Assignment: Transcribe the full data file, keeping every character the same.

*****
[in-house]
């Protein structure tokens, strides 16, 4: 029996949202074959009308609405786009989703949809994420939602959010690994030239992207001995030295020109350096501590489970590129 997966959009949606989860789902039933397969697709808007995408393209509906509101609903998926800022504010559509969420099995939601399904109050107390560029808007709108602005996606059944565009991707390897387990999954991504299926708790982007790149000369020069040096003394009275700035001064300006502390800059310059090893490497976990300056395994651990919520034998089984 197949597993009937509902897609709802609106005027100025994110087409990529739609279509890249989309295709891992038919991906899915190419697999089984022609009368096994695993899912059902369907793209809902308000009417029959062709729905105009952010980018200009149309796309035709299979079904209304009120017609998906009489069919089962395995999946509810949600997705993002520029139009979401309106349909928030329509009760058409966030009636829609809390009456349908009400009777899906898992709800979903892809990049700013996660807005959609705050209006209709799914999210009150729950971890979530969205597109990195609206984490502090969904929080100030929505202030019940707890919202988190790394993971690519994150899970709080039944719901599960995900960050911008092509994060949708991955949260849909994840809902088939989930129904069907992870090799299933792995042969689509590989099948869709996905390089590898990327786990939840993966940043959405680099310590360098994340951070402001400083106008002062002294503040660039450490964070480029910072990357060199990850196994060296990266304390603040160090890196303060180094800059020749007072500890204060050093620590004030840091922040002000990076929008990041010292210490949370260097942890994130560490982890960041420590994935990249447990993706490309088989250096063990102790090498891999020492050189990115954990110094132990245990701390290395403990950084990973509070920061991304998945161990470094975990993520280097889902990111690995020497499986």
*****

[in-house]
């Protein structure tokens, strides 16, 4: 029996949202074959009308609405786009989703949809994420939602959010690994030239992207001995030295020109350096501590489970590129 997966959009949606989860789902039933397969697709808007995408393209509906509101609903998926800022504010559509969420099995939601399904109050107390560029808007709108602005996606059944565009991707390897387990999954991504299926708790982007790149000369020069040096003394009275700035001064300006502390800059310059090893490497976990300056395994651990919520034998089984 197949597993009937509902897609709802609106005027100025994110087409990529739609279509890249989309295709891992038919991906899915190419697999089984022609009368096994695993899912059902369907793209809902308000009417029959062709729905105009952010980018200009149309796309035709299979079904209304009120017609998906009489069919089962395995999946509810949600997705993002520029139009979401309106349909928030329509009760058409966030009636829609809390009456349908009400009777899906898992709800979903892809990049700013996660807005959609705050209006209709799914999210009150729950971890979530969205597109990195609206984490502090969904929080100030929505202030019940707890919202988190790394993971690519994150899970709080039944719901599960995900960050911008092509994060949708991955949260849909994840809902088939989930129904069907992870090799299933792995042969689509590989099948869709996905390089590898990327786990939840993966940043959405680099310590360098994340951070402001400083106008002062002294503040660039450490964070480029910072990357060199990850196994060296990266304390603040160090890196303060180094800059020749007072500890204060050093620590004030840091922040002000990076929008990041010292210490949370260097942890994130560490982890960041420590994935990249447990993706490309088989250096063990102790090498891999020492050189990115954990110094132990245990701390290395403990950084990973509070920061991304998945161990470094975990993520280097889902990111690995020497499986």